Being ditched at the last minute for a concert or movie has happened to all of us (some more than others). It’s not just missing a companion that irritates, but also the thought that a pre-bought ticket is likely going to waste. The option, of course, is to flog the spare seat off, but it’s not always convenient to find lurkers around fishing for last-minute deals.
This is the solution that brothers Ooi Eu Veng and Ooi Eu Gene have come up with in their bootstrap idea, Fong Fei Kei (it’s a Cantonese slang term for being ditched, often shortened to “FFK”). Through this service, which is due to launch within a few months from its current private beta phase, users can post for sale spare tickets of concerts, movies, dinner vouchers – essentially any pass that’s transferable – to buyers who have indicated their interest in snapping up last-minute deals.
“You see it all the time on Twitter and Facebook,” explains Eu Veng. “Someone posts up a status on spare tickets to a movie or whatever and see if anyone’s interested, but it gets buried after a few minutes. You can constantly retweet it, but it’s a messy process, and the chances of two people meeting each others’ sale and demand is low,” he says.
Through the service, Eu Veng explains, the user who requested for a particular ticket would be notified via e-mail or on the website if there’s a matching seller. But there’s much more behind FongFeiKei’s seemingly simple plan. We talked to the brothers to find out more about the service, their revenue model, and when Fong Fei Kei would be open to the public.
How long did the project take to develop?
Ooi Eu Veng (EV): We spent about three months working on it, and currently we’re in private beta at the moment, with ten of our friends trying it out and giving us feedback. We wanted to iron out the bugs first before we opened it to a public beta test – I don’t think we can handle the flood of e-mail complaints right now! If everything checks out, we’ll open up to a public beta within two to three months, inviting 50 people per batch.
What are you doing now to create buzz for the site before it launches?
EV: We’ve come up with an interesting strategy on Twitter. We started it about three weeks ago, and using @FongFeiKei we’ve been actively tracking those who are putting up spare tickets for sale, RT-ing that, and matching them with people who are looking for those tickets. Through this manual matching process, we wanted to show that what is manually done now would be automatically done using the service.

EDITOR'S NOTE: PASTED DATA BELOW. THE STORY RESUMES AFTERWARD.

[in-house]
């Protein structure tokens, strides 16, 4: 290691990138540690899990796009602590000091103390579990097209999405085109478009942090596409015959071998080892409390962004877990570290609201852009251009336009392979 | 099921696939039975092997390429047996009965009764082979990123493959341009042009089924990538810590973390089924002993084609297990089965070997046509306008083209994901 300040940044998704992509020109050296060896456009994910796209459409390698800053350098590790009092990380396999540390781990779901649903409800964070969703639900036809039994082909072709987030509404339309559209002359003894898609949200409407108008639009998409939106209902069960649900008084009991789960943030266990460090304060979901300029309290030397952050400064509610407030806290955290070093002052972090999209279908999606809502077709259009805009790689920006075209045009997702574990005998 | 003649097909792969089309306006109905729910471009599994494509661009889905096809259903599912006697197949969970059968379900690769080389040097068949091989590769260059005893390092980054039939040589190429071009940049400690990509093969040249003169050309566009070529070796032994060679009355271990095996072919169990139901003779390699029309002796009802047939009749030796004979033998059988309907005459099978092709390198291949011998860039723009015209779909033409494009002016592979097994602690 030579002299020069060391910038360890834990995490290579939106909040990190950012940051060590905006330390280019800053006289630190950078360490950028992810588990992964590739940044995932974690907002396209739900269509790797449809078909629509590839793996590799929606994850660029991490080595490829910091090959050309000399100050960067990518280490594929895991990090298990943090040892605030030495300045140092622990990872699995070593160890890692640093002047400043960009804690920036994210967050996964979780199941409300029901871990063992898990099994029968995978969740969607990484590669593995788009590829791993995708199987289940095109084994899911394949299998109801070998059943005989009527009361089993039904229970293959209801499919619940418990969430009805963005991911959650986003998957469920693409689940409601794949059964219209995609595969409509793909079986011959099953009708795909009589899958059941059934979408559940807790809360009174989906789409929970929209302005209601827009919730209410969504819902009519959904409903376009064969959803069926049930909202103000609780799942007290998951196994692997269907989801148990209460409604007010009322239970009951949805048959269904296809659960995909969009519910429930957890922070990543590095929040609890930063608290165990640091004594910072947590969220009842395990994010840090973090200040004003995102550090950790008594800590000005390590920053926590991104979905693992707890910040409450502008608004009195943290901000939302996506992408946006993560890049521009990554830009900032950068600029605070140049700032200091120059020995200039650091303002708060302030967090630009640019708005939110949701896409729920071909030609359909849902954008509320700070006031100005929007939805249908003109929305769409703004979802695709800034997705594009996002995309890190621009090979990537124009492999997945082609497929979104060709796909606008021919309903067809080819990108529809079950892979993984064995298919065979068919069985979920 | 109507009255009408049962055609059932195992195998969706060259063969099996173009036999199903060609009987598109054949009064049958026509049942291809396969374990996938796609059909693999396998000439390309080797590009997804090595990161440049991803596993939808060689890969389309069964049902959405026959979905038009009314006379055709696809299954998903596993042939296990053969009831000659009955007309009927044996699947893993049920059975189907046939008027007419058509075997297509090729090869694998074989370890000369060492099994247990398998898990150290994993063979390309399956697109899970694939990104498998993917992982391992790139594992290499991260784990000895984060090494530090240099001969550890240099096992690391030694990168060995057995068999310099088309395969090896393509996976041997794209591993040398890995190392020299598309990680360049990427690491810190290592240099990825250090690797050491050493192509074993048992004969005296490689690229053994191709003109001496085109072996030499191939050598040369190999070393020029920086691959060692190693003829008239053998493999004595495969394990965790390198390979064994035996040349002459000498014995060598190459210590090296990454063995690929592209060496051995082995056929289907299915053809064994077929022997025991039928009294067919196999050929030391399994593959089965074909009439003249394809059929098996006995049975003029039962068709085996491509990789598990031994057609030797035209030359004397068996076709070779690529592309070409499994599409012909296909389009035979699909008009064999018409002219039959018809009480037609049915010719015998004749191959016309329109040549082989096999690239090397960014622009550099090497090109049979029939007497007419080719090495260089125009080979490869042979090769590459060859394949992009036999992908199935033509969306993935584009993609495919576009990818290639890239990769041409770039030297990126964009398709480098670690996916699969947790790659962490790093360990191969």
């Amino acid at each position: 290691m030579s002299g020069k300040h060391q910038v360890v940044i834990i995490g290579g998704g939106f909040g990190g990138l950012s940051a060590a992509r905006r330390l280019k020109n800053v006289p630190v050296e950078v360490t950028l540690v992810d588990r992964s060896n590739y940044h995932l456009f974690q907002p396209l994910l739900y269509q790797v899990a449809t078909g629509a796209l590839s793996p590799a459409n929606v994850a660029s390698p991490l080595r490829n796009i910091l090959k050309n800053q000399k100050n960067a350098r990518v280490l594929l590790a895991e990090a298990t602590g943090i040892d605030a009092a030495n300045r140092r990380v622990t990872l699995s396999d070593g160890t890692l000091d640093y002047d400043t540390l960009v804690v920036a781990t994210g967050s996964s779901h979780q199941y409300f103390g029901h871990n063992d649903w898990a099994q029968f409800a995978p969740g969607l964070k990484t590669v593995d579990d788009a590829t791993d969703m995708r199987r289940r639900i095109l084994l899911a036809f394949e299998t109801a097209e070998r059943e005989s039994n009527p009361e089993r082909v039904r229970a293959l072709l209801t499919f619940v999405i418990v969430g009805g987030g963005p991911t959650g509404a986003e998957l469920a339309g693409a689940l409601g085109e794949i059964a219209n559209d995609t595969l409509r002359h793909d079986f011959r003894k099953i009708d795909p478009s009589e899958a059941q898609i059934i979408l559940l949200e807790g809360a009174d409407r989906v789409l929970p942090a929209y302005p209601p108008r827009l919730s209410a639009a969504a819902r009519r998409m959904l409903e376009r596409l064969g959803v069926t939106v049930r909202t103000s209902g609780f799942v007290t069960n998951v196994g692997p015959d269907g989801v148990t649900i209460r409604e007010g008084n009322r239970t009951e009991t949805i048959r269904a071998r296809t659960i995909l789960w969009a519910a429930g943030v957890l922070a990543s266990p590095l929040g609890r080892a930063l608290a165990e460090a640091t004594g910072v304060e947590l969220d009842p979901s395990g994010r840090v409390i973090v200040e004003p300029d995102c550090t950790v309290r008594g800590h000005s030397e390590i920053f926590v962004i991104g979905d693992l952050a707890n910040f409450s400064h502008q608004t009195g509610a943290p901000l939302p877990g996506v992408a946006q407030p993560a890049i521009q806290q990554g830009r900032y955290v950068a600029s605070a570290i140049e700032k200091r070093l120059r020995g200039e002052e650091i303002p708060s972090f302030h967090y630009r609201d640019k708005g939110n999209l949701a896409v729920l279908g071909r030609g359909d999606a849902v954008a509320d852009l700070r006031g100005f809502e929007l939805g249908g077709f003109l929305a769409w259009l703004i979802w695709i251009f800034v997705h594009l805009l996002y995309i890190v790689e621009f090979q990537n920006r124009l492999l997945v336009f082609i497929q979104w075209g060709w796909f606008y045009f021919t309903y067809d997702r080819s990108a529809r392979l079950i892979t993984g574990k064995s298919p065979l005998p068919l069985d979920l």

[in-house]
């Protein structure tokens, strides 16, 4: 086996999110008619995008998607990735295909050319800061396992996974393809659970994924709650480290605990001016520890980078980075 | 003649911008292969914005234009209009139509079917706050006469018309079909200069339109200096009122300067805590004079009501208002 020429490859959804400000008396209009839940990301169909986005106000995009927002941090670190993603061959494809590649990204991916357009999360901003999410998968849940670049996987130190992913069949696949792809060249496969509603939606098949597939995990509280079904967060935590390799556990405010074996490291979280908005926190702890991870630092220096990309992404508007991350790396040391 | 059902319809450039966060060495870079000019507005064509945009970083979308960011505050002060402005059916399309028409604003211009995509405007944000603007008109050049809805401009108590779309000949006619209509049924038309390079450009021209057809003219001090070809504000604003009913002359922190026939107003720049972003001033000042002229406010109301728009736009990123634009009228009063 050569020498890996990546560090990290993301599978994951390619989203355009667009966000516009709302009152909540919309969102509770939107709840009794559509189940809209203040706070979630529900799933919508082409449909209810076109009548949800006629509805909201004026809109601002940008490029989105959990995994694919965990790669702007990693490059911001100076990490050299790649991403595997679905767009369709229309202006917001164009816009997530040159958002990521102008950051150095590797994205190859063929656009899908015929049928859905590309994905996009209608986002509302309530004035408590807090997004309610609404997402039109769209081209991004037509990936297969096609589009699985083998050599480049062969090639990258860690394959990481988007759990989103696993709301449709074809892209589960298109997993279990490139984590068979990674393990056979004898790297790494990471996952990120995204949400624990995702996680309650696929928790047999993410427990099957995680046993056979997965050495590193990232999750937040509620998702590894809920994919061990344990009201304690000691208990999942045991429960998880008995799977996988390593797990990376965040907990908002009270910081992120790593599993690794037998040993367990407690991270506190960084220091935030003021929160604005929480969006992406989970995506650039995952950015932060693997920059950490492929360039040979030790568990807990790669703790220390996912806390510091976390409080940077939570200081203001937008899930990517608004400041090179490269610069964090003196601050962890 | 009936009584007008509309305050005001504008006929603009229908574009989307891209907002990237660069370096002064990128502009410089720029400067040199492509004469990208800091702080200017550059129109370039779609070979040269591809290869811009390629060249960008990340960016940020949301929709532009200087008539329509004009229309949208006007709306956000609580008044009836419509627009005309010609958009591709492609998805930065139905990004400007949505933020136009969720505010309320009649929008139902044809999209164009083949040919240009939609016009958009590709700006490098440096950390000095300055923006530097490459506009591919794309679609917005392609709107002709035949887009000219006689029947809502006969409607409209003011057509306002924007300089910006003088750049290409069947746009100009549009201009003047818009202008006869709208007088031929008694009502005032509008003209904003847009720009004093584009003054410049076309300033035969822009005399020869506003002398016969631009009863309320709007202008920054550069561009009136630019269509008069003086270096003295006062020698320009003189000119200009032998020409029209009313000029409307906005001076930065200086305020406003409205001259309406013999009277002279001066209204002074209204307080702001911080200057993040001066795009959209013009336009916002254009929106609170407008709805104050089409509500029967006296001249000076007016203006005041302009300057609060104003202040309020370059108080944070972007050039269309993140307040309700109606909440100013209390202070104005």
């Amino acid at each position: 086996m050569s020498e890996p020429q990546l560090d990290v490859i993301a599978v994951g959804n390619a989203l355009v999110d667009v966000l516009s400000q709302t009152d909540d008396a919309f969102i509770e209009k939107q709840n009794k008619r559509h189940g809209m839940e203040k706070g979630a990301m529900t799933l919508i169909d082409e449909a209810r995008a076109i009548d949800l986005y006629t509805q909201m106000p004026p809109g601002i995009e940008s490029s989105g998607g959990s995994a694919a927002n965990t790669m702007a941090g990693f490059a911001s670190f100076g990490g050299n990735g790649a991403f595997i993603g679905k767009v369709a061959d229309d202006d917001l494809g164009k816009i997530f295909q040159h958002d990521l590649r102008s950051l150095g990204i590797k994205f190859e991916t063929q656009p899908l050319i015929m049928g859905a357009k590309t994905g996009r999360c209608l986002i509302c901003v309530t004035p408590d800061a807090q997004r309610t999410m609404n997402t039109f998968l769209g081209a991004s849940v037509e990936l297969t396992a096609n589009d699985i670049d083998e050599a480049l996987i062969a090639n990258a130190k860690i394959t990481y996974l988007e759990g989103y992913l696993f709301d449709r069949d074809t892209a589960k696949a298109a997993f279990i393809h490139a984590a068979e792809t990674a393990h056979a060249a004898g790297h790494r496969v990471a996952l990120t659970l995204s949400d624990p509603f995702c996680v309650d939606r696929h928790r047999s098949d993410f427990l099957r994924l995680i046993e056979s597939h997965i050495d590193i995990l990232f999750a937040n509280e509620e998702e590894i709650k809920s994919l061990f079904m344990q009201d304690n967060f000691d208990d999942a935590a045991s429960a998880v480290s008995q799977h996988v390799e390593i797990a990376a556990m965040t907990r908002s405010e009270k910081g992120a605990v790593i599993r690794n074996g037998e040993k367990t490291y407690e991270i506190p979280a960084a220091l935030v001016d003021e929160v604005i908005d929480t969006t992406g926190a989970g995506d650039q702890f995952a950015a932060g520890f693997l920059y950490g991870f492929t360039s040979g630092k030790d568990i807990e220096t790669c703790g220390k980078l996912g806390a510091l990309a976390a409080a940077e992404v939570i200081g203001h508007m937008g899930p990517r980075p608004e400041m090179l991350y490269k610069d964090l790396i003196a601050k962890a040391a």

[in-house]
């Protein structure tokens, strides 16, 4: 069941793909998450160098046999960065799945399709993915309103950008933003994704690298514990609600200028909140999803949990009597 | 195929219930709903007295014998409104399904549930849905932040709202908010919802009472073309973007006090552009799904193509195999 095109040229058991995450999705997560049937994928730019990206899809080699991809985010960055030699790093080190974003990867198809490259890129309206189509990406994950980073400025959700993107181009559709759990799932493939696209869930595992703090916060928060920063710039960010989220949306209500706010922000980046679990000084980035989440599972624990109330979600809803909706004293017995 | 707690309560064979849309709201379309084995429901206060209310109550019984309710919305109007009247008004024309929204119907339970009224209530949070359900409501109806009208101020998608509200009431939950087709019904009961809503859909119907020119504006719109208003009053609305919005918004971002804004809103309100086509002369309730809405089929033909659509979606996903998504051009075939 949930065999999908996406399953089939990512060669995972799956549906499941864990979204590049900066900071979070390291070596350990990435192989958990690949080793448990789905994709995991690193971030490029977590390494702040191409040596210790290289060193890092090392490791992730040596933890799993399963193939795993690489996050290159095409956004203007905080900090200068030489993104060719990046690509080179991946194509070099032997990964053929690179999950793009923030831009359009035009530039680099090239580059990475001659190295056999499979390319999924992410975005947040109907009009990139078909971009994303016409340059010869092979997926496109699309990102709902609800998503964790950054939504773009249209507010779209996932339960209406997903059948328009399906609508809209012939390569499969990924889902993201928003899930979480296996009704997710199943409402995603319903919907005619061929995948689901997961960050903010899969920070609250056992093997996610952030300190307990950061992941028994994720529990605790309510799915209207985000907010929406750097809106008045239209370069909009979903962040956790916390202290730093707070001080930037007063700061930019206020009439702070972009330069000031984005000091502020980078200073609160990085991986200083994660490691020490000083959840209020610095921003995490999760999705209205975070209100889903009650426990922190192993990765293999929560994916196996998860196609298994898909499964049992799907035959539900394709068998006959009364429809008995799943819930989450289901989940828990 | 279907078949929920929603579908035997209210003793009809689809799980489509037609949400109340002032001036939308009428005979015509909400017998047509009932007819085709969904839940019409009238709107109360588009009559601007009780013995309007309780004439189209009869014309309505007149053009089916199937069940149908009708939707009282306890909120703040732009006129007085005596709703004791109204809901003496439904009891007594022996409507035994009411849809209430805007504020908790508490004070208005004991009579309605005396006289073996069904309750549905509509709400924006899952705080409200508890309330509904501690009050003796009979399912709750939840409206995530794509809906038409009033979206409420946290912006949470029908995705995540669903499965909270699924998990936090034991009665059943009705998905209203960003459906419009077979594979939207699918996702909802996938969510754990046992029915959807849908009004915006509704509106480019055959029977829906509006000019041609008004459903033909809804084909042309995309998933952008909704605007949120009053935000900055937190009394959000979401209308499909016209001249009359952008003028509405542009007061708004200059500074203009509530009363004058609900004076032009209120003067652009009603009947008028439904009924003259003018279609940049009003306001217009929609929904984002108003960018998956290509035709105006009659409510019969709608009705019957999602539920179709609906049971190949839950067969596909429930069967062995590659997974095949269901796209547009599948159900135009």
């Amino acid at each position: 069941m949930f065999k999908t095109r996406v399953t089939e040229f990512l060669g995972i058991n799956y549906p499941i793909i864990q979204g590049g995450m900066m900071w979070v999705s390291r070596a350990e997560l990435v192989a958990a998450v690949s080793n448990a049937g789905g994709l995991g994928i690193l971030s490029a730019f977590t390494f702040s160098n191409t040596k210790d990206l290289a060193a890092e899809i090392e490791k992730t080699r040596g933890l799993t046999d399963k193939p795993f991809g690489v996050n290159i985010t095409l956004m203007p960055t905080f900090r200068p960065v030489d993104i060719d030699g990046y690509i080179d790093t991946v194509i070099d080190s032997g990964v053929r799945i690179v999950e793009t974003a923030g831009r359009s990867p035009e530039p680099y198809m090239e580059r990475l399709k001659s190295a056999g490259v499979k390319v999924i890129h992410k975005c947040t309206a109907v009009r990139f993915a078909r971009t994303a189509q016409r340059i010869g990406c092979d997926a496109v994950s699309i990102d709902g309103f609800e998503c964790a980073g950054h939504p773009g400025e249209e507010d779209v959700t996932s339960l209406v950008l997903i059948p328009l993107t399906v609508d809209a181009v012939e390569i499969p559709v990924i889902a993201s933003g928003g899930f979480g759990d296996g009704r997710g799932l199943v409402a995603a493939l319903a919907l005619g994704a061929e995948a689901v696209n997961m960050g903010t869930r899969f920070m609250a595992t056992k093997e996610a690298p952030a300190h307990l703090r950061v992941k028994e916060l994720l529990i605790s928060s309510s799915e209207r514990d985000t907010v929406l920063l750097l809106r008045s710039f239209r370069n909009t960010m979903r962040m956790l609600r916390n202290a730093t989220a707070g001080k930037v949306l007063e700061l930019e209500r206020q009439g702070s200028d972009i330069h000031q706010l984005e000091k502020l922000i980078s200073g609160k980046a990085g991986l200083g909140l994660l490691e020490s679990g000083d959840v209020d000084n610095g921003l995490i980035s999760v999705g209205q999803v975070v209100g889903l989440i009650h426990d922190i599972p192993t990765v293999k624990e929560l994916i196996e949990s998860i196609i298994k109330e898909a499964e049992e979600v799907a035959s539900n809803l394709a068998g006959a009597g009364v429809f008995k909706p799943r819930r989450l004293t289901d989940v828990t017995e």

What’s your revenue model? Are you planning to take a cut from user-to-user sales?
EV: We first launched this as a service that benefits the community, so we don’t charge for user-to-user transactions. There are limits, however. Usually, in a ditched situation, you’d get four or five tickets at most. Anything more than that, and it looks as if you’re trying to make a quick profit, and it isn’t a community service any longer. In cases where users are selling bulk amounts of of five, ten or more tickets, we’ll charge a small commission for that.
It’s not only about user-to-users though. We know that requests are going to be very specific; a person who wants air tickets to Bali on a specific date, time and airline is going to find it near impossible to get a willing seller who got ditched. So what we plan to do is not only broker ticket sales that are bought and unused, but also tickets that are unused and unsold.
For example, if you want to be notified of cheap air tickets to Bali, and there are 20 others who’ve requested the same, an airline could come in, see a demand here for tickets to Bali, and they can use the demand to sell unsold tickets at the final few hours.
Ooi Eu Gene (EG): So it’s not only limited from user-to-user transactions, but also possibly corporations from bigger companies to flog their unsold tickets who would rather sell them at a cheap price than go to waste. So if a company can’t sell tickets in the last three days, they can just throw it out to us. This is great for concerts, shows, and musicals that don’t sell out.
Have you come across a similar model for FFK anywhere else?
EV: As far as we know, there isn’t a service that gives you last-minute deals for these tickets – except maybe eBay, but they don’t have a matching algorithm, which we intend to have. This matching algorithm we’re developing calculates a rating score by comparing what a person wants against with what’s actually available.
EG: So for instance, if a person requested for Maroon 5 concert tickets for a specific date, and there are none available, the service would suggest something close to that. This gives buyers a choice in purchasing tickets that are close enough to their request, but differ in terms of price, date, or location, for example.
What’s next for the development road map?
EV: We’re definitely looking into developing mobile apps. The act of FFK-ing often happens at the location of the event, so it’s unlikely that users would be near a PC to post up their tickets for sale. So, we’re first planning to develop a web-app that would give users a glance of what deals are available relative to their location, and later on, may look into developing native apps.
Right now, we’re not a payment gateway – we don’t plan to do monetary transactions for the ticket purchases. But if the demand is high, we may implement a payment system to make things easier for the consumer. Keep in mind we’ve got many hurdles to go through once we’re an e-commerce site – we’ve got to consider security checkpoints and making sure with our clients that what we sell to the consumer is valid and in line with the clients’ inventory to avoid scams.